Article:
An editor yesterday said she’d send me a document from her Gmail account, because that would be easier than using her office’s Lotus Notes system. I could only chuckle and say “I know what you’re talking about.”
Yes, I’m afraid that the Post uses Notes as well. I was lucky enough not to spend too much time in that malformed excuse for an e-mail client; for a long time, I had an account on an outside system (that’s where my email@example.com address came from) and then had access to a newsroom trial of the Domino server’s IMAP access. But I was still irritated by the continued existence of this bloated groupware system–worse yet, an out-of-date version of a bloated groupware system–so poorly suited to busy reporters who were often out of the office and almost never touched its intra-office collaboration tools.
So after years of writing memos to higher-ups lobbying for a standards-based mail system, I elected to subvert the system from within. I wrote a piece for the newsroom intranet about how to forward all of your Notes mail to an outside account–while still replying from a washpost.com address. Below, as a public service to those of you stuck with Notes at work, is an updated copy of that how-to.
You can take advantage of a lesser-known Notes feature to send a copy of all your mail to any other account, automatically and nearly instantly. Google’s Gmail service is one of the more popular options around for this–it provides some of the best offline-access features of the free Web-mail services–but most of the following directions would work for another Web-mail option or any other mail account.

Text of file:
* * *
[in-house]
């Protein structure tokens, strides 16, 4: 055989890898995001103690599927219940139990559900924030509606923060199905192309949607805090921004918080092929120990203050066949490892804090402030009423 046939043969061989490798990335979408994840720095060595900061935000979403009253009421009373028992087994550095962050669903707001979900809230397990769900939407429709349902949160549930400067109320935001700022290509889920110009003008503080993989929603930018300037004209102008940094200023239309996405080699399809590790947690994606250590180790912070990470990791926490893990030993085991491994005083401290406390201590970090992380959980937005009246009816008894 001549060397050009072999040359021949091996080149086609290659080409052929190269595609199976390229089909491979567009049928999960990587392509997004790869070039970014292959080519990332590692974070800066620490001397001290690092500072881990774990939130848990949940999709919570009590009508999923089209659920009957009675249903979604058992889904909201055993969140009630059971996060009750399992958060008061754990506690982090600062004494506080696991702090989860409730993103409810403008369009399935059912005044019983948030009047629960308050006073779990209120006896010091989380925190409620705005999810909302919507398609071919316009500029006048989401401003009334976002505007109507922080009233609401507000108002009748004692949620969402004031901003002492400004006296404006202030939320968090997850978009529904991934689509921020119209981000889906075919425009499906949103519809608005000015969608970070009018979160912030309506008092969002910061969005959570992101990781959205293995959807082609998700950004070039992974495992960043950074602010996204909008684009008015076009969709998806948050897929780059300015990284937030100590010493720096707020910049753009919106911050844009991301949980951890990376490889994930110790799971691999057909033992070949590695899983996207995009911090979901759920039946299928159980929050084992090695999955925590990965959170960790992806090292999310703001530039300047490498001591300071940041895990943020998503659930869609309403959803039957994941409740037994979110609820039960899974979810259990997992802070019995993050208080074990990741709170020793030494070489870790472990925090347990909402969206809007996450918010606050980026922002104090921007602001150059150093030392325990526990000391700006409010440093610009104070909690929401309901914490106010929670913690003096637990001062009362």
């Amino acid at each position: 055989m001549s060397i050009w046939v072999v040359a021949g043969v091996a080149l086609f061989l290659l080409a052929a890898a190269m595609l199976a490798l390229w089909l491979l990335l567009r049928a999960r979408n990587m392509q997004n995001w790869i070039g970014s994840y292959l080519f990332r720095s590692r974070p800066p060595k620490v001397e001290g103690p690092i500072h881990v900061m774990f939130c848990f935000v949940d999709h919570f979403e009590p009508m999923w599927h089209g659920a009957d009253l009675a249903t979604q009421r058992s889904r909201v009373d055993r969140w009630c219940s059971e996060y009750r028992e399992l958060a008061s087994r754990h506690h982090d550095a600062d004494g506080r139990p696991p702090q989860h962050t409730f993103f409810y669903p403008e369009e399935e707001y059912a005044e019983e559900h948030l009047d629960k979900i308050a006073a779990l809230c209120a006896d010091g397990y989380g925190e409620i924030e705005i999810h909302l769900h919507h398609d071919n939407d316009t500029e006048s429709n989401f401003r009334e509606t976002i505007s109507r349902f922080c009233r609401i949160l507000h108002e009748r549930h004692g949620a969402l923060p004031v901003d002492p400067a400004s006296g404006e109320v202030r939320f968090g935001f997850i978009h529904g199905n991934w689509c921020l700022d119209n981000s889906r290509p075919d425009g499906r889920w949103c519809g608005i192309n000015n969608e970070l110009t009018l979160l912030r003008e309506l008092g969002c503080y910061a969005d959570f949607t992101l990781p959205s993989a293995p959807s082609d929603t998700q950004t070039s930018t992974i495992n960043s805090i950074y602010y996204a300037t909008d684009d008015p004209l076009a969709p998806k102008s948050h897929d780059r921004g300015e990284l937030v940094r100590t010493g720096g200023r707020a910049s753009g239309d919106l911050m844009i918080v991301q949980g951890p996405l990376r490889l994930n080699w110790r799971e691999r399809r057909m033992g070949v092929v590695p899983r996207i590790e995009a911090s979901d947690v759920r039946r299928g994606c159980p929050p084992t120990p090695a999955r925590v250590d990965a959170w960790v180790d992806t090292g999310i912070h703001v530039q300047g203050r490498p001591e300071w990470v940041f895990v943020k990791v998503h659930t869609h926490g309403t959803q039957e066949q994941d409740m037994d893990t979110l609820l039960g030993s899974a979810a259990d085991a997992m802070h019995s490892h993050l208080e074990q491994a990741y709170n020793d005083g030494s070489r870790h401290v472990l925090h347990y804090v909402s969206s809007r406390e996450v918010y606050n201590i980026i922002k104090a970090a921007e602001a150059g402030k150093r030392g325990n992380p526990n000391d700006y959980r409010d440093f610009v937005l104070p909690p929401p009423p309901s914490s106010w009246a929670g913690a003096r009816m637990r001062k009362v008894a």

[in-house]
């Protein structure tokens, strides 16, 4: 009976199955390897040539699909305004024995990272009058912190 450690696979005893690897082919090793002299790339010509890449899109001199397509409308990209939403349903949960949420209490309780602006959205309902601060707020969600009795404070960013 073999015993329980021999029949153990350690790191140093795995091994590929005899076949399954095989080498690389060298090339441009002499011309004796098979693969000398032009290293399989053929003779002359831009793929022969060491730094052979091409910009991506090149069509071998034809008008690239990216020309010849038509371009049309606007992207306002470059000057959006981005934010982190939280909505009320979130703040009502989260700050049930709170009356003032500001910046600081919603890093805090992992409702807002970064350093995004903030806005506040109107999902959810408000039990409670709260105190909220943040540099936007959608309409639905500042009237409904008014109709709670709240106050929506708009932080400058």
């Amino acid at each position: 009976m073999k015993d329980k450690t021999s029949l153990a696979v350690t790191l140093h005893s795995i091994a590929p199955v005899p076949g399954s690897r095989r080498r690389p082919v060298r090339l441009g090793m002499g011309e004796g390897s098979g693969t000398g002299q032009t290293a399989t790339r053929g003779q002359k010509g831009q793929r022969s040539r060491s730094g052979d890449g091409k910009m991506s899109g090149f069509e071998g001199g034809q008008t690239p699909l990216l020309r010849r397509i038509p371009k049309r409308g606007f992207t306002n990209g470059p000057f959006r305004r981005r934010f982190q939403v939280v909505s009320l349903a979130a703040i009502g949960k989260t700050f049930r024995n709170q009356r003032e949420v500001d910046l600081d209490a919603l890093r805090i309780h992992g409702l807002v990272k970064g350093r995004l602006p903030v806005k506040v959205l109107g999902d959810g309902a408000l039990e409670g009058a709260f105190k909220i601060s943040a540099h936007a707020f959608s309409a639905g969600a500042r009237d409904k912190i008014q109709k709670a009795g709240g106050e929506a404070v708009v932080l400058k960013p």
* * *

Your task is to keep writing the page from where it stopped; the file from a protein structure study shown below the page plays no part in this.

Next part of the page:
The first and most complicated step is to tell Notes to send a copy of all of your incoming mail to Gmail. To begin that, click the Tools icon at the left side of the Notes window, click the Rules icon that will appear below it, and then click the “New Rule” button towards the top of the screen.
In the “New Rule” dialog box, click the first menu under the “Create condition” heading, scroll all the way down and select “All Documents,” and click the “Add” button. Select the menu to the right of “AND,” starting with “sender,” and scroll down to select “All Documents” there too. Under the “Specify Actions” heading, choose “send copy to” and enter the destination e-mail address in the “to:” field. Then click the “Add Action” button and click the “OK” button at the bottom of the window to activate this rule. The results should look like what you see in the screen capture here, only with your address included–unless you’d prefer to send all your e-mail to me. (Using a personal domain name instead of a Gmail address, as shown in that screengrab, is fairly easy to do with a special kind of free Gmail account called Google Apps Standard Edition.)
You’ll now have every incoming message copied intact to Gmail, without any weird re-formatting or any other sign that it’s been relayed. But at the same time, messages will continue to arrive in Notes as they did before.
Finally, adding your work return address to the Gmail account will free you from having to tell correspondents to look for messages coming from a new address; follow Google’s instructions to make that adjustment. If you access Gmail through a regular mail program, like Microsoft Outlook, Mozilla Thunderbird or Apple’s Mail, you’ll also need to edit the Gmail account settings in that program.
Bear in mind that recipients using some mail systems may see your Gmail address mentioned after your work address–it can look something like “sent via firstname.lastname@example.org”–so choose a Gmail username that will look professional and identifiable as you.
(Prefer anybody but Google for your e-mail? At Microsoft’s Hotmail, you can add a custom return address in much the same way as at Gmail. Yahoo Mail offers about the same option–but charges $20 a year for offline access.)
2/4/2015: The continued popularity of a post that I haven’t promoted in years tells me a lot about how many of you can’t stand Notes. But I have to warn you that I haven’t looked at Notes since 2011 and don’t plan on breaking that streak anytime soon, so I can’t provide much in the way of tech support for this post.